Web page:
However, CMOs often get sidetracked by a "legacy of brand-centric strategies and campaign-focused actions," the study concluded.

“It shocked me how few marketers seem to really be able to jump into substantial dollar-driving business development tasks,” Miller told CMSWire. 

Some CMOs still think branding and campaigns are the growth sweet spots. About 44 percent of them said growth in marketing means redefining and reshaping the brand while another 42 percent said executing campaigns to attract customers and predispose prospects.

“That was a little disappointing to see,” Miller said. “You’re redefining the brand message, but why are you not working on up-sell and cross-sell strategy? Why aren’t you looking at the business model, globalization strategies and new channel partner opportunities? We need to have strategic leaders at helm of that.”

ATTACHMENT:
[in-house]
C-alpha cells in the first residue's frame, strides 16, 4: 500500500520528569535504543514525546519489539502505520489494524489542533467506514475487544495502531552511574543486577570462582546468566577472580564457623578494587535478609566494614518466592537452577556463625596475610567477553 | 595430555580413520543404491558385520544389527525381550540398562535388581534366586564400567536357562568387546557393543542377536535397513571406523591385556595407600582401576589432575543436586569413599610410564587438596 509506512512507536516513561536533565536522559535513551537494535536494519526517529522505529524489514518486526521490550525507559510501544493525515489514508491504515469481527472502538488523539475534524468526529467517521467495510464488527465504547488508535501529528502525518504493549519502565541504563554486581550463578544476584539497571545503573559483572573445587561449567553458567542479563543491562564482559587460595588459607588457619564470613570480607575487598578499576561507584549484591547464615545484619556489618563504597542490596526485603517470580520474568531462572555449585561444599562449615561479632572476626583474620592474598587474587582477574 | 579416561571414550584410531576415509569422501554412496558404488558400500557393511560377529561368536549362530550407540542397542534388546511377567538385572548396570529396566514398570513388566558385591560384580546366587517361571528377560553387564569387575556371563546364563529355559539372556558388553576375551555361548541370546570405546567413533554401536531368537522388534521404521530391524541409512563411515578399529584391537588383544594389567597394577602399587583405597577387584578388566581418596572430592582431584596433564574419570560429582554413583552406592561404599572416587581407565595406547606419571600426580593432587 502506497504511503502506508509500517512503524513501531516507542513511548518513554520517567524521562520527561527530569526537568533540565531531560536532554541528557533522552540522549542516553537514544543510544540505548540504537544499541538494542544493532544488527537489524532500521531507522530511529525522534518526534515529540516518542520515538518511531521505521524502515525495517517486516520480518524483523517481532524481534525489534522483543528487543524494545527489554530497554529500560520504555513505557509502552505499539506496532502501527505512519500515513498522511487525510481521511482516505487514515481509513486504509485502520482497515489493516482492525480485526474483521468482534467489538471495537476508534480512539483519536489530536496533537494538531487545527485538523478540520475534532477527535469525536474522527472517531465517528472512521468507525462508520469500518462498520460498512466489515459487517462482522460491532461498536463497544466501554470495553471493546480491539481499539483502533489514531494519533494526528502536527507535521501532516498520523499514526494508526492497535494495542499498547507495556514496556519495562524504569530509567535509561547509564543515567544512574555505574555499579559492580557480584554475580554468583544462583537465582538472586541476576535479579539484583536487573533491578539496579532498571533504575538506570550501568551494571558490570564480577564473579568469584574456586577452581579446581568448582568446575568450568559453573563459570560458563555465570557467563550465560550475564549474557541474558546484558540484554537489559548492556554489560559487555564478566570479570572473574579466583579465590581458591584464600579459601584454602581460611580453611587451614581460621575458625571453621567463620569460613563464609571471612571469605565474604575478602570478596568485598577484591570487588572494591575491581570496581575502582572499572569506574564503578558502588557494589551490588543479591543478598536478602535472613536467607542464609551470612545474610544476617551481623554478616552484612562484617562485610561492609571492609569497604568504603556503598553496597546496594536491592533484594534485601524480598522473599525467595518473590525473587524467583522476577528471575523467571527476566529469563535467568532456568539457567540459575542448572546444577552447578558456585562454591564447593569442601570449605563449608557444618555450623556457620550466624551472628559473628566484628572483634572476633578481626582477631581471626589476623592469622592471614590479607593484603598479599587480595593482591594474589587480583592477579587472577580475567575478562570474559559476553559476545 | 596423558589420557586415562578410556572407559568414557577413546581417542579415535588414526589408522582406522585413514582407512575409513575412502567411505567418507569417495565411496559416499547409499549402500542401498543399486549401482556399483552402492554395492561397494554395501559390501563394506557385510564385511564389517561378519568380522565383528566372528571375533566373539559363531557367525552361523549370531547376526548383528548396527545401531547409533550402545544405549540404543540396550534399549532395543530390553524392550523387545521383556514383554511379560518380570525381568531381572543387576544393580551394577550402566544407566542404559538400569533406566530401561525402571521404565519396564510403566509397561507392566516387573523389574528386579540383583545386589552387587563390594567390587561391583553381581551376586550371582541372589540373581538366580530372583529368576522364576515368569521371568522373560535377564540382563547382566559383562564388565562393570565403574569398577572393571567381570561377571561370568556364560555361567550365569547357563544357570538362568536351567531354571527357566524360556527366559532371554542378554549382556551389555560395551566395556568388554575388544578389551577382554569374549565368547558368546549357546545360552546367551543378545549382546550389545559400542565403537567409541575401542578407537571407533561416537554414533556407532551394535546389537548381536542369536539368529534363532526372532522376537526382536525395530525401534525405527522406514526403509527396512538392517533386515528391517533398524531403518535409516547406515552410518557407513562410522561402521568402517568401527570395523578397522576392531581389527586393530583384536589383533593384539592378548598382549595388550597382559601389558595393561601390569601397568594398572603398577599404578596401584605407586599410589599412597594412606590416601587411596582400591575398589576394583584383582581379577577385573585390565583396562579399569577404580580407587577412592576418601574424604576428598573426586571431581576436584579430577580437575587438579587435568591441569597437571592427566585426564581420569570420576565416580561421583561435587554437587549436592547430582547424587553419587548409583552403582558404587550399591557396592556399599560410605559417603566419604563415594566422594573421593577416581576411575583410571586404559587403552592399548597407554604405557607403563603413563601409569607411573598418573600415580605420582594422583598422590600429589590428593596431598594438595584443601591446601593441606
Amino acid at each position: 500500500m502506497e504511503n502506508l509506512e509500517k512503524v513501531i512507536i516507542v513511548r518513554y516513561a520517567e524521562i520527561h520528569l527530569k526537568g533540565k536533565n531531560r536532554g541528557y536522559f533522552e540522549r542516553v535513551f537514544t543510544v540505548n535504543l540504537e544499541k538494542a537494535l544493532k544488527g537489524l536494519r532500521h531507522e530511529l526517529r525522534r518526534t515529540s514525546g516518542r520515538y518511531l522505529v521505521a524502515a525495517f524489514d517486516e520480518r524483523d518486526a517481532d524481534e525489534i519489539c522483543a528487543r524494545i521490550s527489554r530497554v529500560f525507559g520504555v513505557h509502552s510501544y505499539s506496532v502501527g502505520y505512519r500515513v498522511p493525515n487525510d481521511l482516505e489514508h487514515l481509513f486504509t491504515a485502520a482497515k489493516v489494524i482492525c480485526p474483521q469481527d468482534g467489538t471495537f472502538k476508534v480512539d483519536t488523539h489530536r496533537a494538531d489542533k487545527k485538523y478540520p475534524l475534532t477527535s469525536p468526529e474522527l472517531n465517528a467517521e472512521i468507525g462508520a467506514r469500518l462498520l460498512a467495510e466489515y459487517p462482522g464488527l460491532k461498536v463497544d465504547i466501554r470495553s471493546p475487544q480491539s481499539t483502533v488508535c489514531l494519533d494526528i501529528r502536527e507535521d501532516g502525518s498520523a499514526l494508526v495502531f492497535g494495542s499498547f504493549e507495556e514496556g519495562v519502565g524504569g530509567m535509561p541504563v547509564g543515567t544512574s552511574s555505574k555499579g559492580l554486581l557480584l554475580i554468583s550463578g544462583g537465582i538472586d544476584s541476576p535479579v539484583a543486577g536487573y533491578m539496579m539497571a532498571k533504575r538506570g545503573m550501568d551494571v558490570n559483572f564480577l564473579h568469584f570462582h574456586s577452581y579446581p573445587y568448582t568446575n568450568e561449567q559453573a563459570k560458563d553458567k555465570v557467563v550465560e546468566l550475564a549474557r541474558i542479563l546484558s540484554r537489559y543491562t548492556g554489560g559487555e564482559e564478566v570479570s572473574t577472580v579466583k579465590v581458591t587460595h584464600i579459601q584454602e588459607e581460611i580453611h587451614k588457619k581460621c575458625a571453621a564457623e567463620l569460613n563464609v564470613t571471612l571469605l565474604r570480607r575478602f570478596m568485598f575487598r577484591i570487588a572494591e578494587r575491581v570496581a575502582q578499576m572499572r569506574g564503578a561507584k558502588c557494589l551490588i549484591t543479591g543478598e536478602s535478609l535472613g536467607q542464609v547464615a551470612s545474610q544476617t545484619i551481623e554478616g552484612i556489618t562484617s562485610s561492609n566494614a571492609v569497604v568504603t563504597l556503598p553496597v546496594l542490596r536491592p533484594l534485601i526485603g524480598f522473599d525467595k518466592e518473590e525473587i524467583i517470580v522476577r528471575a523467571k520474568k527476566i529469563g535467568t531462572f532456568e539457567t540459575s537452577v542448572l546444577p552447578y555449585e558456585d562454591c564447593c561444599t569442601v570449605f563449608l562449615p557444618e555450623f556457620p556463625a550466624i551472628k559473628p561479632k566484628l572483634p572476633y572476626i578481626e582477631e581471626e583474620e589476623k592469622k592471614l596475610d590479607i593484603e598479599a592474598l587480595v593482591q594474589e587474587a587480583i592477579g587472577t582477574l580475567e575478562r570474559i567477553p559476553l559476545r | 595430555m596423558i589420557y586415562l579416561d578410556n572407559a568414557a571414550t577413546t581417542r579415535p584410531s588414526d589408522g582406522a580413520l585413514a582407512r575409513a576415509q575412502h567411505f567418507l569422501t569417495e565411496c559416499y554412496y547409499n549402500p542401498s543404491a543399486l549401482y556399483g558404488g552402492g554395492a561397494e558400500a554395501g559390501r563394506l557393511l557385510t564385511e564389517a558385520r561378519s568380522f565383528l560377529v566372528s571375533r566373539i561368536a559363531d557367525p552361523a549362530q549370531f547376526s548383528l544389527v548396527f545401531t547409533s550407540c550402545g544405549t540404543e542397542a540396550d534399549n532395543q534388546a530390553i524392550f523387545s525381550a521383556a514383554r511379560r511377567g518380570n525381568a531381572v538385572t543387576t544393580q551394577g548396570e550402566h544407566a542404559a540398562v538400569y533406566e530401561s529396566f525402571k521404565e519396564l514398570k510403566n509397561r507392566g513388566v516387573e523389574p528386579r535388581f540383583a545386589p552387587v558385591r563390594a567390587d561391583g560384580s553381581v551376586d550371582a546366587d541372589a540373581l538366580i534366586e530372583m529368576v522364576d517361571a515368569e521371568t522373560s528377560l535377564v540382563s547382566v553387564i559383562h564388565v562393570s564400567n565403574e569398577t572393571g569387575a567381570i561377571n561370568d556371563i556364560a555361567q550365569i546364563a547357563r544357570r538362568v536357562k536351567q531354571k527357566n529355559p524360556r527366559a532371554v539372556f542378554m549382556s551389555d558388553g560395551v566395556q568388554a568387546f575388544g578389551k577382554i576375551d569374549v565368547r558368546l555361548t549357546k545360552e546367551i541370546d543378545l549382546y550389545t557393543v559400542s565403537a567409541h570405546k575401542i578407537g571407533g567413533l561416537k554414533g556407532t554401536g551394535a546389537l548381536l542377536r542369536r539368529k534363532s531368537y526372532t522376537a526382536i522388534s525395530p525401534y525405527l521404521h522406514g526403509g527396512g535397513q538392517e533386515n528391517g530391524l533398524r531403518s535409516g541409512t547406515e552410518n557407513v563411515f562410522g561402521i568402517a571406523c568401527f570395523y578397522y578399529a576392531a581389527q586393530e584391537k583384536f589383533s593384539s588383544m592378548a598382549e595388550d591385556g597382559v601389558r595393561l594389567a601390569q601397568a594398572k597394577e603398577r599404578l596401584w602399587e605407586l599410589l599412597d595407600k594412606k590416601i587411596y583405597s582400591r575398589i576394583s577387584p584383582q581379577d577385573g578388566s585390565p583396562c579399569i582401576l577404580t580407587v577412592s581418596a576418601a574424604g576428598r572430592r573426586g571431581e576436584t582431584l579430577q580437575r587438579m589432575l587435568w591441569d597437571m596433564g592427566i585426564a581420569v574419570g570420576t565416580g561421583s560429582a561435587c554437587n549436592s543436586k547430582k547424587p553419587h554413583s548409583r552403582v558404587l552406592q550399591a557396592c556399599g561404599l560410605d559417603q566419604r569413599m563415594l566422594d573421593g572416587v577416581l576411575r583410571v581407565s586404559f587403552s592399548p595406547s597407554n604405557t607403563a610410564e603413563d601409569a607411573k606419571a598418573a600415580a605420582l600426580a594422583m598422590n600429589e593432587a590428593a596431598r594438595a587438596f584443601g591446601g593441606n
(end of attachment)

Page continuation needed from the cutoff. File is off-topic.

MarTech Fixation

To become better business drivers, CMOs should shift attention away from a MarTech stack view of technology and campaign automation and advance their sights onto a revenue technology stack: revenue-producing, tracking and optimizing solutions that are tied to both the business and the customer experience, according to report authors.

“We get lost in that,” Miller said of MarTech tools and campaign automation. “We as executive leaders in the coming year need to be far better at empowering really great teams to do some of those things on our behalf so we are able to collaborate with the C-Suite on new growth and understanding cross functional teams and lines of business.”